MearsWhen Fiber Leads, the Future Follows

When Fiber Leads, the Future Follows

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High-speed internet is intertwined with our everyday lives, from telehealth visits to working from home to streaming movies and games. For unserved and underserved communities, laying the fiber optic infrastructure is the critical foundational element to access reliable, high-speed internet. And to achieve this, a people-first leadership approach from our state and local governments is needed.


With $42B of Broadband Equity, Access, and Deployment (BEAD) funding at stake, there is an opportunity to build our nation’s critical broadband infrastructure and close the digital divide. Fiber Broadband Association (FBA)’s CEO, Gary Bolton, emphasizes that states and municipalities must make broadband about people and not get sidetracked by politics. 


“If policymakers focus on doing the right thing for the people, they will make the right decisions and avoid squandering this once-in-a-generation opportunity. States need to avoid making this about politics, such as advocating for a “technology neutral” program,’ explains Bolton. 


Bolton warns that while a technology-neutral agenda may sound reasonable, fiber is superior in every measure. So, opening the door to inferior solutions puts communities at risk of being left behind.


On the February 15 episode of FBA’s Broadband. Money podcast, guest Evan Feinman (NTIA BEAD director) emphasized state laws that don’t follow NTIA’s guidelines could impact a state’s ability to receive BEAD funding. Feinman, who’s in charge of the $42B broadband infrastructure funding, warned that any state that does not prioritize fiber projects might not get their BEAD funding applications approved by NTIA.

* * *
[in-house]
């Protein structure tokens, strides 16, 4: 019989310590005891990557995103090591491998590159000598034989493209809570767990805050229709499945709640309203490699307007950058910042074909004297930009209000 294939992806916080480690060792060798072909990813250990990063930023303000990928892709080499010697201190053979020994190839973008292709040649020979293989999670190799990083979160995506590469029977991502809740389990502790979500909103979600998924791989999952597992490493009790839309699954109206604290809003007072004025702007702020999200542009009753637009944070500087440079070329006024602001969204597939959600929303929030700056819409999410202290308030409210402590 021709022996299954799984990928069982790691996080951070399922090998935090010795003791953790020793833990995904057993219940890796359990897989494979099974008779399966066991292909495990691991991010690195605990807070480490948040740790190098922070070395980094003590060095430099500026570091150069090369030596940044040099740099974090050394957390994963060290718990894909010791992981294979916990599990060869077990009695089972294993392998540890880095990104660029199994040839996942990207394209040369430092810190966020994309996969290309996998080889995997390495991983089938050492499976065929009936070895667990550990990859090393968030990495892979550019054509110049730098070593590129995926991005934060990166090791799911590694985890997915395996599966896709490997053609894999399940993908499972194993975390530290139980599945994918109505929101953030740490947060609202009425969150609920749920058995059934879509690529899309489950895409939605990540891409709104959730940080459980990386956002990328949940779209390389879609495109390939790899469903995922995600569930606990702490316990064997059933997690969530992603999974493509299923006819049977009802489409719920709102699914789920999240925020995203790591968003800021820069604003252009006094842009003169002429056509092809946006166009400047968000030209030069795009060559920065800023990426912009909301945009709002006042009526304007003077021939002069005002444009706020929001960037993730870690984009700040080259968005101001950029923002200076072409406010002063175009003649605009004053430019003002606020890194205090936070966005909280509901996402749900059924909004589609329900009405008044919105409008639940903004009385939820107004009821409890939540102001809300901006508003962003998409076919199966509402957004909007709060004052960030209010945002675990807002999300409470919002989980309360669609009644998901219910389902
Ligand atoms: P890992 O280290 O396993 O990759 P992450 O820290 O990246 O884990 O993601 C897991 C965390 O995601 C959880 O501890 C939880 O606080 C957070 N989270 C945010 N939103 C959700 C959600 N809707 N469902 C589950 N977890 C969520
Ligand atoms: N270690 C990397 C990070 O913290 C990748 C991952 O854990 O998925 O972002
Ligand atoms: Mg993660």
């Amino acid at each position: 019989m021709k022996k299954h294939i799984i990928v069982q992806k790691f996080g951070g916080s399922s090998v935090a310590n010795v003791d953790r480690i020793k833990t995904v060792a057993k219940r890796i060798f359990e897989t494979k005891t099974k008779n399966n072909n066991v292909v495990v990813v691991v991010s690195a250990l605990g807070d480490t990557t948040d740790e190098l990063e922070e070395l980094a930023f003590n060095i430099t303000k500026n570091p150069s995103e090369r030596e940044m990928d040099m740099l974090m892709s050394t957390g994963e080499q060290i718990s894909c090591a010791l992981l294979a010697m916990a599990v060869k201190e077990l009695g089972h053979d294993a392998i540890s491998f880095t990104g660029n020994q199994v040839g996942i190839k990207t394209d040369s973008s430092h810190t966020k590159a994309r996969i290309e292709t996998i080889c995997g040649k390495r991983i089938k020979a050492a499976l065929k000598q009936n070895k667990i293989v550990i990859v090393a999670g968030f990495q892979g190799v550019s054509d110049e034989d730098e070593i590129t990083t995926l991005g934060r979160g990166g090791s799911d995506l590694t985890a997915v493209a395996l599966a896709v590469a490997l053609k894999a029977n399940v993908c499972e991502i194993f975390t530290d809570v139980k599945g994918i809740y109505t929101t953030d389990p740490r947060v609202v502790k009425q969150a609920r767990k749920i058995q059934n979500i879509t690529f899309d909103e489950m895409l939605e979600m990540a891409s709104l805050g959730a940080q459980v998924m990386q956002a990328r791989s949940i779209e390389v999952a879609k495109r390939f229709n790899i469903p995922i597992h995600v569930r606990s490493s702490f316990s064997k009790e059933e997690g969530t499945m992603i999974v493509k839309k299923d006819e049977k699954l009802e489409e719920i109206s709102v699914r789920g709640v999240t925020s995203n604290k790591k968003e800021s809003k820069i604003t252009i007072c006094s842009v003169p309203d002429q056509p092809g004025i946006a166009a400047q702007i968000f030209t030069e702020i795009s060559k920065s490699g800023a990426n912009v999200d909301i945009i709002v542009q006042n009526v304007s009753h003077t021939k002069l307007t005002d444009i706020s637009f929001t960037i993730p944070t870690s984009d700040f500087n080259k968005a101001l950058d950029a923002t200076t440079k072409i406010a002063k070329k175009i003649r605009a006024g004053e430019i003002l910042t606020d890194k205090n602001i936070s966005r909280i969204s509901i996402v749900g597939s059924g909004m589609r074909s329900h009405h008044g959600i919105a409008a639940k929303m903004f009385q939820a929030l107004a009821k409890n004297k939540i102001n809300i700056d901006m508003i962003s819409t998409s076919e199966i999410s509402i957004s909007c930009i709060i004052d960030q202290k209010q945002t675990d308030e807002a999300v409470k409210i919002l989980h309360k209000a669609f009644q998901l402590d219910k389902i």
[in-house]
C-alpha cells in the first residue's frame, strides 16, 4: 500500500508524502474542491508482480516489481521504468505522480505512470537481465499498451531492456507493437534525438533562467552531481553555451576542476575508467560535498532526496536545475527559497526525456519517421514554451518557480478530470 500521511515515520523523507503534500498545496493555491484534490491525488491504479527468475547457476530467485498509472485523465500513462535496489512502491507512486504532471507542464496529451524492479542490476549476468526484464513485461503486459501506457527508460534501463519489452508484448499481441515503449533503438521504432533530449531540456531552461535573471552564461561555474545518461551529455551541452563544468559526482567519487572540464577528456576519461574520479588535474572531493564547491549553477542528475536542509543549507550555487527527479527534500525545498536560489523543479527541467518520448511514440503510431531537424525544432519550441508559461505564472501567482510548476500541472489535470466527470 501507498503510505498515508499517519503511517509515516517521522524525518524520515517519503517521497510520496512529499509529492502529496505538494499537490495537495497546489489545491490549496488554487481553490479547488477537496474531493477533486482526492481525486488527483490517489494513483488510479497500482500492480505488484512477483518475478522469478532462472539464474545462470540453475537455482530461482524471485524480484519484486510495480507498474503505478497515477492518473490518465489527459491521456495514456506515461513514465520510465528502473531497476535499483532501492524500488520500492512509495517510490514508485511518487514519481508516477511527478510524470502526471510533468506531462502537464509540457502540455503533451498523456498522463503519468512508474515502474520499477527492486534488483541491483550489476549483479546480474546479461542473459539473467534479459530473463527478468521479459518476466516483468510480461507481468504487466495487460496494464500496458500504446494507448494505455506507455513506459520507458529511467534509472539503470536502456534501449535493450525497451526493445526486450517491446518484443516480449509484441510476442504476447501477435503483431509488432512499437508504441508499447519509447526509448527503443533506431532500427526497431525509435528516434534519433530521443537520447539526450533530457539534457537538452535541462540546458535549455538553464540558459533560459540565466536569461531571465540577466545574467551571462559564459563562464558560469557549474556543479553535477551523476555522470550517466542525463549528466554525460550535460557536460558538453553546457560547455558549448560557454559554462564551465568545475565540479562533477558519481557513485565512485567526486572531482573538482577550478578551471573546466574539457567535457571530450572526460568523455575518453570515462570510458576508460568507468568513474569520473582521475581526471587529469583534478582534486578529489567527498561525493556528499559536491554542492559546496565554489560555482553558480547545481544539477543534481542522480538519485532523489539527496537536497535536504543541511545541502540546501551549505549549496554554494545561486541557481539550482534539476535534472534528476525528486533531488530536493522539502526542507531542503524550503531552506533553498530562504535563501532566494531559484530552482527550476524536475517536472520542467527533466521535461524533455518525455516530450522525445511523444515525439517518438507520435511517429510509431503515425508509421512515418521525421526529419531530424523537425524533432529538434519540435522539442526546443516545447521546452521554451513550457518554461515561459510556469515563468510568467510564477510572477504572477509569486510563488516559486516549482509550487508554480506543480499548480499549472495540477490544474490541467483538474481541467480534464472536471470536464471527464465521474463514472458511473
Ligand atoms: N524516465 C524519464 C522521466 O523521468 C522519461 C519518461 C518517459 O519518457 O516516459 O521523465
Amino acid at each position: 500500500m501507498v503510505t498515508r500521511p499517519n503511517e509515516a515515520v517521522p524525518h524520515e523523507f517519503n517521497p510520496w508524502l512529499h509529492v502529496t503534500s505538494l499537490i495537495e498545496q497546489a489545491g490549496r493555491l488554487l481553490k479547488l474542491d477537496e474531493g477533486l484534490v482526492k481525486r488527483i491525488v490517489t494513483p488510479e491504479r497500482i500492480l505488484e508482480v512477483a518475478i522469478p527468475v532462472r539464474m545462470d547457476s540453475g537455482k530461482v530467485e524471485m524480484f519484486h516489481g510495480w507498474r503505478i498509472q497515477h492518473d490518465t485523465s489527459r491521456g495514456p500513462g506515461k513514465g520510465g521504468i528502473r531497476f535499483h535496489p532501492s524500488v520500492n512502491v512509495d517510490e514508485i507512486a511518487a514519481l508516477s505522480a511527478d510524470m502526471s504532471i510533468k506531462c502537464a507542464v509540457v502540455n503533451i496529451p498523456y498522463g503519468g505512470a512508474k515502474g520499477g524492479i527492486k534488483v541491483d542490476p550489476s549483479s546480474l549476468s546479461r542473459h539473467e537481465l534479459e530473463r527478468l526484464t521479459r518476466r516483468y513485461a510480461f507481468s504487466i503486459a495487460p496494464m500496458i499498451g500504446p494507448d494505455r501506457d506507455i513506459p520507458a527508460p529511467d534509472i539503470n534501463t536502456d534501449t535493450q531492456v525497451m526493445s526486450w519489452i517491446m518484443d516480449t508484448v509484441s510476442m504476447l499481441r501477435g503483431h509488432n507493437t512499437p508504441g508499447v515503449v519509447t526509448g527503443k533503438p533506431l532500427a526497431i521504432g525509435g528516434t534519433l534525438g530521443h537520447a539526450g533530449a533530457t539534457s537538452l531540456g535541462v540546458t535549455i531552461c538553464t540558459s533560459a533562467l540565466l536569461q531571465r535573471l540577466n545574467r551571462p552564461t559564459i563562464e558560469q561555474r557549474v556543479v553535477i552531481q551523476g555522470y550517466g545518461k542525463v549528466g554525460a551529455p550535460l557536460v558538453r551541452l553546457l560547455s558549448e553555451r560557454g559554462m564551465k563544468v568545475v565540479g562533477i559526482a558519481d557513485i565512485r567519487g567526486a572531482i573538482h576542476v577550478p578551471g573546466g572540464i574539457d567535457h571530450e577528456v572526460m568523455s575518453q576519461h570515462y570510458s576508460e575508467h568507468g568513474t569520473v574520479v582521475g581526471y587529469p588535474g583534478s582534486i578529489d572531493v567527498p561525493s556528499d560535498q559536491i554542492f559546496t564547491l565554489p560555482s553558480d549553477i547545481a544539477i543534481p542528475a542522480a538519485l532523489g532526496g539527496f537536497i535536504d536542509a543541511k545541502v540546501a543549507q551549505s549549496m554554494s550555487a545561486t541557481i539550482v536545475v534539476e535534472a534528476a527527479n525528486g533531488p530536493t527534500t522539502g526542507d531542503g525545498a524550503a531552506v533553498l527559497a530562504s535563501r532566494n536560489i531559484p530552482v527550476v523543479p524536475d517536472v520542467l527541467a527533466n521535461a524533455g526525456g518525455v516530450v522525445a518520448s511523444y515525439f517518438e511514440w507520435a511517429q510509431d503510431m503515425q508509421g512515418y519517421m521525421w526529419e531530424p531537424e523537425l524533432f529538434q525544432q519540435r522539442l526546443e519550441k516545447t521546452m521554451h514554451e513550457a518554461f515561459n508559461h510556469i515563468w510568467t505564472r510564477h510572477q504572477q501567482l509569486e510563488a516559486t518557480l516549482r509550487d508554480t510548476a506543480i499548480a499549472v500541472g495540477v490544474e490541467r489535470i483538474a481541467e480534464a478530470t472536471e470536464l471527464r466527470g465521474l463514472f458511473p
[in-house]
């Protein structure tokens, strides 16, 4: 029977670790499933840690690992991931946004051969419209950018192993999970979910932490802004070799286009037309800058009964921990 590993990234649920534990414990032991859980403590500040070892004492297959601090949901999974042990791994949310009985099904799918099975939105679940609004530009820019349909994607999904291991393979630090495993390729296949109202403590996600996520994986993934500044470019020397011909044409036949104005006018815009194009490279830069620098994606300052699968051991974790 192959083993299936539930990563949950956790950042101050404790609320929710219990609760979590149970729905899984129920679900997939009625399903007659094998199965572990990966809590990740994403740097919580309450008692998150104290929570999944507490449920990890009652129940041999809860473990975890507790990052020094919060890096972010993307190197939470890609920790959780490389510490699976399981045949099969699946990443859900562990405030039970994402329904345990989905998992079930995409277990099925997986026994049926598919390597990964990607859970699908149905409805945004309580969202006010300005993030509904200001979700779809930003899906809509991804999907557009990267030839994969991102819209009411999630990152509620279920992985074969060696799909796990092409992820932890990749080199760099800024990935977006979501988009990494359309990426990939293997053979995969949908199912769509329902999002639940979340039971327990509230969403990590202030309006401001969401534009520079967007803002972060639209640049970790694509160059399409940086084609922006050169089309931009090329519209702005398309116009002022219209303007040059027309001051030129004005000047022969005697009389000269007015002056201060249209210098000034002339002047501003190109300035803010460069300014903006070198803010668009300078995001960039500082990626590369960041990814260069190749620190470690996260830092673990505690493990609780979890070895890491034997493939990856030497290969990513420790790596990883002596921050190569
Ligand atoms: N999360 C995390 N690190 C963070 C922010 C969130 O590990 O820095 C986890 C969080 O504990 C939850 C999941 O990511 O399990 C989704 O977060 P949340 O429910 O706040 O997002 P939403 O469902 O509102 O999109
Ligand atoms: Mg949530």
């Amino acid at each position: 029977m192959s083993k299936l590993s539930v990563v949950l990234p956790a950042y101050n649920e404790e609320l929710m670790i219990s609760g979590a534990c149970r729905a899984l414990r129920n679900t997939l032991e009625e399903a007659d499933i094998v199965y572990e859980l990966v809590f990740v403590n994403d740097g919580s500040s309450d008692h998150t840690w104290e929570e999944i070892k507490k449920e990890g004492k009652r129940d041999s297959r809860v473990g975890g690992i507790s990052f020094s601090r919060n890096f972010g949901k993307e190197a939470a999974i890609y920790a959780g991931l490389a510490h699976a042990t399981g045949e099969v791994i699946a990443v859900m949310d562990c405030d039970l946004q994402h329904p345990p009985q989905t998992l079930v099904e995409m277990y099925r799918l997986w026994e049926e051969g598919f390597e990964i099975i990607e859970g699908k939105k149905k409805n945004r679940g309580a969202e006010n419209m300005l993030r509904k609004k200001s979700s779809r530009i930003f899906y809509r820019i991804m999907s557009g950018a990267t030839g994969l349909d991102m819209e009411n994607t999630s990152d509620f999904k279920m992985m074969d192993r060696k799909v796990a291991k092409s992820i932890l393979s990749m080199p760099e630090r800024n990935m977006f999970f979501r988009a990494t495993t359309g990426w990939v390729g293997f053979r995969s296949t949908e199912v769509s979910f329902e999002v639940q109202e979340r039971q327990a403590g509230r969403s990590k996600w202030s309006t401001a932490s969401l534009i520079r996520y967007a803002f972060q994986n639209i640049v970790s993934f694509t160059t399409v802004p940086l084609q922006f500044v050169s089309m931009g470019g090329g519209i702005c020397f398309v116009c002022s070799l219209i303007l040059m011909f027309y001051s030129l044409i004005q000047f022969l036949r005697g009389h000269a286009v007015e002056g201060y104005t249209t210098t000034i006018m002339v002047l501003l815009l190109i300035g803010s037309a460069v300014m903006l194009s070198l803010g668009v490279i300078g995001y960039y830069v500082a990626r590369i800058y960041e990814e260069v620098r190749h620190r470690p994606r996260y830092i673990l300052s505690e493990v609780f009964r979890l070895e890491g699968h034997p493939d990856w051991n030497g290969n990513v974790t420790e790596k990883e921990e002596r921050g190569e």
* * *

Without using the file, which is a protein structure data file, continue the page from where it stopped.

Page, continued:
The issues don’t end there, though. Bolton says, “A big issue we are seeing is permitting. A mayor might be begging service providers to deploy broadband in their community. But those efforts may be thwarted by an uncooperative permitting office, for example, which could throw up roadblocks making it untenable for broadband to be deployed in that geography. Again, further evidence that everyone must be on board for this to work,” stresses Bolton.


Strong Partnerships are the Foundation of the Fiber Broadband Transformation


The most expensive component of broadband deployment is the construction and partnerships. In at least 70% of fiber broadband deployment, construction is a critical part of the effort to get broadband to every community resident and business. 


“Companies with stellar safety records are going to deliver the best results and lowest costs in the long run,” says Bolton. “Working with an experienced professional organization with a proven track record will minimize disruptions to streets and neighborhoods and mitigate construction delays due to errors that will result in significant cost overruns and potentially put citizens at risk.”


Bolton says that the most successful builds begin with developing partnerships with your construction organization, engineering consultants, and strategic distributors for supply, among others. Leaving these relationships to chance could lead to costly delays, torn-up streets and neighborhoods, potentially dangerous accidents, and – in some cases – failed projects.


For communities to deploy fiber to every citizen, providing jobs, economic development, and better access to education and healthcare is a once-in-a-generation opportunity. Fiber also allows critical infrastructure for intelligent grid modernization, 5G, and public safety. With this in mind, a people-first approach is needed to close the digital divide and ensure the future of fiber for us all.

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